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Abstract: PO2017

Diet Has a Stronger Impact on the Gut Microbiota Than Kidney Function in Rats with Moderate CKD

Session Information

Category: Health Maintenance, Nutrition, and Metabolism

  • 1300 Health Maintenance, Nutrition, and Metabolism


  • Biruete, Annabel, Indiana University School of Medicine, Indianapolis, Indiana, United States
  • Cross, Tzu-Wen L., Purdue University, West Lafayette, Indiana, United States
  • Lindemann, Stephen R., Purdue University, West Lafayette, Indiana, United States
  • Swanson, Kelly, University of Illinois at Urbana-Champaign, Urbana, Illinois, United States
  • Chen, Neal X., Indiana University School of Medicine, Indianapolis, Indiana, United States
  • Moe, Sharon M., Indiana University School of Medicine, Indianapolis, Indiana, United States

Diet and CKD have been shown to alter the gut microbiota. However, whether diet or kidney function plays a stronger role in the gut microbiota in moderate CKD is not well established. We assessed the effects of two diets on the gut microbiota in rats with moderate CKD.


Cy/+ rats (CKD) and normal littermates (NL) consumed an autoclaved grain-based diet containing 0.7% phosphorus (0.3% phytate-bound) and 3.5% crude fiber from birth. At 17-wk-old, half of the animals were maintained on the same diet (Grain) and the other half switched to a semi-purified casein-based diet containing 0.7% phosphorus (0% phytate-bound, 0.6% phosphate additives) and 5% non-fermentable cellulose (Casein) until 28-wk-old (n=8-10 rats/group). DNA was extracted from cecal and fecal samples collected at euthanasia, the V4 region of the 16S rRNA gene was sequenced via Illumina MiSeq, and data were analyzed using QIIME2 and LEfSe.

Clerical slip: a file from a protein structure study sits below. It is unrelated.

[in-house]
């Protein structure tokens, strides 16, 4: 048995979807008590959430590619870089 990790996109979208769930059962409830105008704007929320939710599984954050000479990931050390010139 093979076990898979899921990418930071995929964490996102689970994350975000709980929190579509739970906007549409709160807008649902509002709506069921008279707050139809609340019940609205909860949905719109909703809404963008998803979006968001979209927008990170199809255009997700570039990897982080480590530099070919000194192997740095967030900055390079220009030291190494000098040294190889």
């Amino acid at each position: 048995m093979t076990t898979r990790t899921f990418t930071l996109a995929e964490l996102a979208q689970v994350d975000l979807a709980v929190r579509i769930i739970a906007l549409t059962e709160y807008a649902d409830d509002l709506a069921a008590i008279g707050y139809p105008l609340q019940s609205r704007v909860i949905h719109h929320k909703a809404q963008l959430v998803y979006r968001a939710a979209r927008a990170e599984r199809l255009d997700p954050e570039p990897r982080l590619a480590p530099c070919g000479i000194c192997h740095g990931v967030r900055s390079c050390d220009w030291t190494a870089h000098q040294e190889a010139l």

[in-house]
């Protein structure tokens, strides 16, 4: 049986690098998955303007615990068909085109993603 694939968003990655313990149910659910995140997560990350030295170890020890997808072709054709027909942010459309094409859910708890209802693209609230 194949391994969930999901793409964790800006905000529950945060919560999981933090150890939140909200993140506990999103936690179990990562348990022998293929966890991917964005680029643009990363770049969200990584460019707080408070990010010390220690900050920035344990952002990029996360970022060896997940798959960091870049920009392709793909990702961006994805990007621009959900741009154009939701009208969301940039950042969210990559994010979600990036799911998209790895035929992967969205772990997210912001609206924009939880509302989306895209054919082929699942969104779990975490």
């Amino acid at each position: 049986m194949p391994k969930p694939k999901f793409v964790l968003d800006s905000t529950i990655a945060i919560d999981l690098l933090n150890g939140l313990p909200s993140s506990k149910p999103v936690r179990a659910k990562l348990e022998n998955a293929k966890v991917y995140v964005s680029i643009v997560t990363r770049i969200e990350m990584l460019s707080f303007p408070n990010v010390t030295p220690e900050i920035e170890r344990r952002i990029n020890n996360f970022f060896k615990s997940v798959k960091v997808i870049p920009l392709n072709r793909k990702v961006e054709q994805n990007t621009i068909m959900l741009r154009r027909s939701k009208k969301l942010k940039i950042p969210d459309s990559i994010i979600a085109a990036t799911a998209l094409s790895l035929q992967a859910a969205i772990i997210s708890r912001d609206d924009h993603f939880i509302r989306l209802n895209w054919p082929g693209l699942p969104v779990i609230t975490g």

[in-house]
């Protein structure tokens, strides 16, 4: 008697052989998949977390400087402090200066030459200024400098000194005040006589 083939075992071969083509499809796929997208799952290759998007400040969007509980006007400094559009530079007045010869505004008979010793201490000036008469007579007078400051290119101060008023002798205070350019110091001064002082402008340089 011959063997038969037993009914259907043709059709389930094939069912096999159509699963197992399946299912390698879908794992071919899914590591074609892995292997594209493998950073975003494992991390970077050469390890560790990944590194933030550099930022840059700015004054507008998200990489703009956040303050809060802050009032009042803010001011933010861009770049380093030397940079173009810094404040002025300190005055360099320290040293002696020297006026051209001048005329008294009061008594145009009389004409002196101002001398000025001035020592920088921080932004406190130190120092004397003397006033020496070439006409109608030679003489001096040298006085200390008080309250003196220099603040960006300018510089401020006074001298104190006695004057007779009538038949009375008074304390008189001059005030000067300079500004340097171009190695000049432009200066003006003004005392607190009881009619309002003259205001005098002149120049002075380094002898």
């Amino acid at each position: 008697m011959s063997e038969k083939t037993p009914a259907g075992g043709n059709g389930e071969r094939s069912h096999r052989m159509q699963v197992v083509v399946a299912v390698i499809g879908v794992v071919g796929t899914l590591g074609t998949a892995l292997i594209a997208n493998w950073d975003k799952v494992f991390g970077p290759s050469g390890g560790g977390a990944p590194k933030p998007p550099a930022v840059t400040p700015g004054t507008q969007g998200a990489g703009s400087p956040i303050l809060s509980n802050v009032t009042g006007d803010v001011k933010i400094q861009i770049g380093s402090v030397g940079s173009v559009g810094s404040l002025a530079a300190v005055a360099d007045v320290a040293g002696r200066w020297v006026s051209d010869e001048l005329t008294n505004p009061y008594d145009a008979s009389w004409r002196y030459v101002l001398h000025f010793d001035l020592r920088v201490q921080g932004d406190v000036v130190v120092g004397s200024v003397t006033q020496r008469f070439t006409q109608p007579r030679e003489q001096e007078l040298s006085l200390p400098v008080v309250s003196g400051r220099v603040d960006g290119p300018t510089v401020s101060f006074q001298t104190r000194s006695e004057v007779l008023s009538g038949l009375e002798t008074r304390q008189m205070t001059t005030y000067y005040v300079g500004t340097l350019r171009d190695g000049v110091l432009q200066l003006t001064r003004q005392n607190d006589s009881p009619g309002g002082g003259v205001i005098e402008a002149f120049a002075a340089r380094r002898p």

Intestinal microbial a-diversity, or diversity within a sample, was significantly greater in rats fed the grain diet compared to casein diet regardless of kidney function. Diet and kidney function both had significant impacts on microbial β-diversity (diversity between samples), but diet explained a larger portion of the observed variability (27%) than kidney function (11.5%). Consumption of the grain-based diet increased many genera with short-chain fatty acid (SCFA) producing capacity, including Bifidobacterium, Ruminococcus, Roseburia, and Prevotella than the casein diet. Whereas the casein diet drove greater Bacteroides abundance that can metabolize tryptophan to indoles, which may exacerbate the formation of uremic toxins. Notably, the casein diet led to a greater abundance of Bilophila in NL rats and greater Allistipes in CKD. Both of these taxa have been suggested to drive the pathogenesis of inflammatory bowel disease. Additionally, CKD rats fed the casein diet had a higher relative abundance of Akkermansia, which has been shown to be greater in fiber-free or low fiber interventions, as it may degrade the mucus layer.


In rats with moderate CKD, diet had a stronger effect on diversity and gut microbial taxonomic differences than kidney function. Particularly, those fed the grain-based diet had higher bacterial genera known to produce SCFA.


  • Other NIH Support